13 October 2011

Young Goethe in Love

My love for seeing movies on the big screen is being sorely tested by this city. I swear, it's like they scour American offerings for the worst garbage available. Is it just that those are cheaper? Easier to subtitle? What's the deal? Why is every theatre in town playing movie about Hugh Jackman training fighting robots? Have you heard of this movie? I hadn't. And the trailer is so bad that I am not even sure if I'll go. It was so bad, in fact, that tonight I went to a movie IN GERMAN, despite the fact that the only subtitles were in Turkish! Now, to be fair: my German is pretty good. So I was fairly confident I'd understand a reasonable amount. And as it turned out, I actually understood the vast majority, which made me feel pretty damn good about myself. Also, to be clear, I didn't just go see a random German movie. I had heard of this film before; it played at the Chicago International Film Fest last year, and I was vaguely curious about it then. The internetz told me it was picked up by Music Box Films, and I am always thrilled to support them. Finally, it turns out that the movie was written and directed by the same guy who made North Face (which apparently I didn't blog about? What? It is well worth watching. One of the better mountain climbing movies I've ever seen, really intensely scary stuff. Melodramatic love story, meh, but if you wanna see some seriously sick frost bite, rent it.),which was an added draw. I figured this was gonna be a fluffy, ridiculous period piece/biopic. Which it kind of was, but you know, it was better than I'd thought.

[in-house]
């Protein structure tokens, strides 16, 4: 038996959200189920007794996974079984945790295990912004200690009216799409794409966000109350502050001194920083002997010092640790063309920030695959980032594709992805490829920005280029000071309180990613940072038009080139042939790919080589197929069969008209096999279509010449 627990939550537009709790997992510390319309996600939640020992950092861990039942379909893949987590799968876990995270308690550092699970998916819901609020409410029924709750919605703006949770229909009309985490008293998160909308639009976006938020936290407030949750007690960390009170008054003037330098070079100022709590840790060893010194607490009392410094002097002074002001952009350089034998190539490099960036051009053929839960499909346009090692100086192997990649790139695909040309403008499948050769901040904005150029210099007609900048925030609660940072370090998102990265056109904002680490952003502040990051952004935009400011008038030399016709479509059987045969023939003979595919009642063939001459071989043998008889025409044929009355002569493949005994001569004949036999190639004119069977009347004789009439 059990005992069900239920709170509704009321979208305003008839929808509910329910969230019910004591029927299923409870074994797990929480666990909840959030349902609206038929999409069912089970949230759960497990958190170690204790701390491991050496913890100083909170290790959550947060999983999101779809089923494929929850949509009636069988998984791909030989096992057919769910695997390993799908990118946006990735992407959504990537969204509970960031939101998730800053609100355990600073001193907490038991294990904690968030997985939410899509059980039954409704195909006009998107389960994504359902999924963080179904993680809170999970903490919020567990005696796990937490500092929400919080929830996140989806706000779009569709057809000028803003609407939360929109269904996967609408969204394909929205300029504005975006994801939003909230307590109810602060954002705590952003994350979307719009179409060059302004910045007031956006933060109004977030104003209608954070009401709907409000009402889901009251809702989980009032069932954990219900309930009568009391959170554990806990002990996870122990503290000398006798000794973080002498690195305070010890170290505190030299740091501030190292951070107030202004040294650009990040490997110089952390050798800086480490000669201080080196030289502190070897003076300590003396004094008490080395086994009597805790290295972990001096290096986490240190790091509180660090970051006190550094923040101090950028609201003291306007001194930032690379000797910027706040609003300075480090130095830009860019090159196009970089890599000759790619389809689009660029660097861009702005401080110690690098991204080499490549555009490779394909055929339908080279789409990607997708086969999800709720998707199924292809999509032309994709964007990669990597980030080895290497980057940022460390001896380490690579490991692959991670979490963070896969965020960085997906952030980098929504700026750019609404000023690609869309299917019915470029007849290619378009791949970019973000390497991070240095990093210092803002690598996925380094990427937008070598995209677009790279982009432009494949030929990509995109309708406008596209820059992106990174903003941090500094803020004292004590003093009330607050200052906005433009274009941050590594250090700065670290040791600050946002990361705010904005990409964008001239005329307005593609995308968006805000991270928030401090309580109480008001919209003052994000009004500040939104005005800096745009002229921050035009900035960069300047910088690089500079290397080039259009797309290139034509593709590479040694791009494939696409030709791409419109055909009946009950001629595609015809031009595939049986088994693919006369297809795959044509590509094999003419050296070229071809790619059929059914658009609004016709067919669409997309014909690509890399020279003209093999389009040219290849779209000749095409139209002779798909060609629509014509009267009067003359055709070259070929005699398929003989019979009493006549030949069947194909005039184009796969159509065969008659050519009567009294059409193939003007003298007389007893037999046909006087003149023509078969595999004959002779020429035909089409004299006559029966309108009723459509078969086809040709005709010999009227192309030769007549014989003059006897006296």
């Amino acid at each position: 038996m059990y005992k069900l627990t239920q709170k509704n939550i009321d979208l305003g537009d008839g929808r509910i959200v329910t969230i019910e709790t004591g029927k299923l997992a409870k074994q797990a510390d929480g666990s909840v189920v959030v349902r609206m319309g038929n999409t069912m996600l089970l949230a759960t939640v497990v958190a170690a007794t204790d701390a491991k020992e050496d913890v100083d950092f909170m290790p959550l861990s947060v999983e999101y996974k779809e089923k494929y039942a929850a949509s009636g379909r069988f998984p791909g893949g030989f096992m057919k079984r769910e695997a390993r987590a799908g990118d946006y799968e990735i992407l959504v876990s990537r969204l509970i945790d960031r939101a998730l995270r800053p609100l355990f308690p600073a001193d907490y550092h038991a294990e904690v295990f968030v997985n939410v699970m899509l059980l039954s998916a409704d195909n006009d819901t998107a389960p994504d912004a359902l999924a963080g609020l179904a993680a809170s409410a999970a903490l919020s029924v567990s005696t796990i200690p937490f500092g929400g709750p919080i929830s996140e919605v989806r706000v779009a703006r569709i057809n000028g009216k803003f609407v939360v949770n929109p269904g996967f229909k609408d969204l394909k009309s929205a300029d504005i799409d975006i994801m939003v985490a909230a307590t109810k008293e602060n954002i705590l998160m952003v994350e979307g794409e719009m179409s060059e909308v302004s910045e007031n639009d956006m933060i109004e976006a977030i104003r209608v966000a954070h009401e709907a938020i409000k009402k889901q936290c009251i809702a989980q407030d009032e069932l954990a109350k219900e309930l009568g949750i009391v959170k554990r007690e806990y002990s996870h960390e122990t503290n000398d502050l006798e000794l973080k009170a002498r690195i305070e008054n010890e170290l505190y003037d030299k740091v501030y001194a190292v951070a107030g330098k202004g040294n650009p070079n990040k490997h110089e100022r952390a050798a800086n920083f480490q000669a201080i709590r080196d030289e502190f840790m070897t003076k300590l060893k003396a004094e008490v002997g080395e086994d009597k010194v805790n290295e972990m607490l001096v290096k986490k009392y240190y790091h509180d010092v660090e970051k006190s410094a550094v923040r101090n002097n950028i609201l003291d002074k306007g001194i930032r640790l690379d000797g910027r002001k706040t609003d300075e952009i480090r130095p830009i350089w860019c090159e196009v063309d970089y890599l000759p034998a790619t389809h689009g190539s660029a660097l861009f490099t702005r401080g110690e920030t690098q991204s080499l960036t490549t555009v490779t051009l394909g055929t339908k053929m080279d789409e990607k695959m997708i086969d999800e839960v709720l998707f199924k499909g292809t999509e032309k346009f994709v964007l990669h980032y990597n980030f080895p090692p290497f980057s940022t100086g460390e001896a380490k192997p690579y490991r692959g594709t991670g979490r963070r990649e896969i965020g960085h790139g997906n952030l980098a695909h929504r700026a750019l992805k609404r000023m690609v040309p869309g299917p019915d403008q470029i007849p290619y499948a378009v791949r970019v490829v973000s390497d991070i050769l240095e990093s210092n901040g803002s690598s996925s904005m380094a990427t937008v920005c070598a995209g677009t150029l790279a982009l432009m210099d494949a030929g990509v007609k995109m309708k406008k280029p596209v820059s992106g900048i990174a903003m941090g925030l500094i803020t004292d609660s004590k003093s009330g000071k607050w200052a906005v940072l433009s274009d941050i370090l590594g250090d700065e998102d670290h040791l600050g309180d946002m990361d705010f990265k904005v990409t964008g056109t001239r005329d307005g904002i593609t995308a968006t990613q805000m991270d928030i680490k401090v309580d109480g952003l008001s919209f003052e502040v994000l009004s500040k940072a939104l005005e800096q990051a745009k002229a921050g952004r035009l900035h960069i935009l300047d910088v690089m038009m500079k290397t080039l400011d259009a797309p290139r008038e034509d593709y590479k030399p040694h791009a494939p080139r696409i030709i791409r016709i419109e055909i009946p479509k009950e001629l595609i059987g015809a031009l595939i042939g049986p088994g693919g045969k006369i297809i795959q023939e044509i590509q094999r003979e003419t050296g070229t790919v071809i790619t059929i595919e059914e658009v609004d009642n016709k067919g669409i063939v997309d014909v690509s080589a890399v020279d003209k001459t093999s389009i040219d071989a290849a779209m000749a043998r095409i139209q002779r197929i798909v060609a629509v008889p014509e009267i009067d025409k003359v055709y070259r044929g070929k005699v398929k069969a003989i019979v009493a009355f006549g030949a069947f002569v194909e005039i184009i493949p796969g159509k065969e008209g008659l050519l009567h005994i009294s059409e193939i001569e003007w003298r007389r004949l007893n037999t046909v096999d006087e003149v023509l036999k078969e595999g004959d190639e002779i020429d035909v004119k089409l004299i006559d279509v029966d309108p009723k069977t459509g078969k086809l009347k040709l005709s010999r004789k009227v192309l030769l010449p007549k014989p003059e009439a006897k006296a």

The plot is is strangely matter-of-fact - I mean, it's a somewhat cheesy love story, struggling artist tale, but it moves at a fairly brisk pace, without really lingering in the drama. Not that it's fast-paced or suspenseful, it just seems to kind of march on pretty efficiently. The acting was much, much better than I expected. Although the characters are pretty straightforward and functional, they're not entirely one-dimensional. Ketzler, for instance, though required to be a dullard (poor Moritz Bleibtreu is gradually becoming typecast) is oddly sympathetic. And the acting is surprisingly good. Maybe I was noticing the subtleties of gesture more than usual because I didn't understand all the language, but I do think there's some real convincing feeling in some of the scenes. The plot is kind of silly and whatever, but Lotte is pretty hot, and it's a reasonably entertaining film, even if you don't live in Turkey.

1 comment:

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